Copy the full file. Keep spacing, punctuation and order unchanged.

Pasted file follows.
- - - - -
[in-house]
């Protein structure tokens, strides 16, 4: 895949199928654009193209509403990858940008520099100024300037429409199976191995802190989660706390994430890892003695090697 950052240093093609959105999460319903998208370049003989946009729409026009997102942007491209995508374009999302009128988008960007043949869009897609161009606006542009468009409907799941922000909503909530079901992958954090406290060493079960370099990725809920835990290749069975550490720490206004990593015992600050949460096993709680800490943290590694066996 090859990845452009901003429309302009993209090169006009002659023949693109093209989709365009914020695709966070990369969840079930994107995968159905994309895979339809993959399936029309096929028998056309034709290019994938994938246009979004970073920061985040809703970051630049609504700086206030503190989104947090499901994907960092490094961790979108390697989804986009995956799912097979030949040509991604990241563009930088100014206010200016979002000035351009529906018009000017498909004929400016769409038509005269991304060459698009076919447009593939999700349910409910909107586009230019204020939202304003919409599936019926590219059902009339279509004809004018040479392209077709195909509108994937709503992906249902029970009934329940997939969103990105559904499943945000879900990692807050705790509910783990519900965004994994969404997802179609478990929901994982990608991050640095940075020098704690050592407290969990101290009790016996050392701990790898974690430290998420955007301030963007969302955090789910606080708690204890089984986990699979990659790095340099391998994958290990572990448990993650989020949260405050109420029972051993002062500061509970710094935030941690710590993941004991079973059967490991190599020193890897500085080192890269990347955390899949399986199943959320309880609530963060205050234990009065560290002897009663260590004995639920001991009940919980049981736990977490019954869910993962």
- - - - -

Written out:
[in-house]
């Protein structure tokens, strides 16, 4: 895949199928654009193209509403990858940008520099100024300037429409199976191995802190989660706390994430890892003695090697 950052240093093609959105999460319903998208370049003989946009729409026009997102942007491209995508374009999302009128988008960007043949869009897609161009606006542009468009409907799941922000909503909530079901992958954090406290060493079960370099990725809920835990290749069975550490720490206004990593015992600050949460096993709680800490943290590694066996 090859990845452009901003429309302009993209090169006009002659023949693109093209989709365009914020695709966070990369969840079930994107995968159905994309895979339809993959399936029309096929028998056309034709290019994938994938246009979004970073920061985040809703970051630049609504700086206030503190989104947090499901994907960092490094961790979108390697989804986009995956799912097979030949040509991604990241563009930088100014206010200016979002000035351009529906018009000017498909004929400016769409038509005269991304060459698009076919447009593939999700349910409910909107586009230019204020939202304003919409599936019926590219059902009339279509004809004018040479392209077709195909509108994937709503992906249902029970009934329940997939969103990105559904499943945000879900990692807050705790509910783990519900965004994994969404997802179609478990929901994982990608991050640095940075020098704690050592407290969990101290009790016996050392701990790898974690430290998420955007301030963007969302955090789910606080708690204890089984986990699979990659790095340099391998994958290990572990448990993650989020949260405050109420029972051993002062500061509970710094935030941690710590993941004991079973059967490991190599020193890897500085080192890269990347955390899949399986199943959320309880609530963060205050234990009065560290002897009663260590004995639920001991009940919980049981736990977490019954869910993962």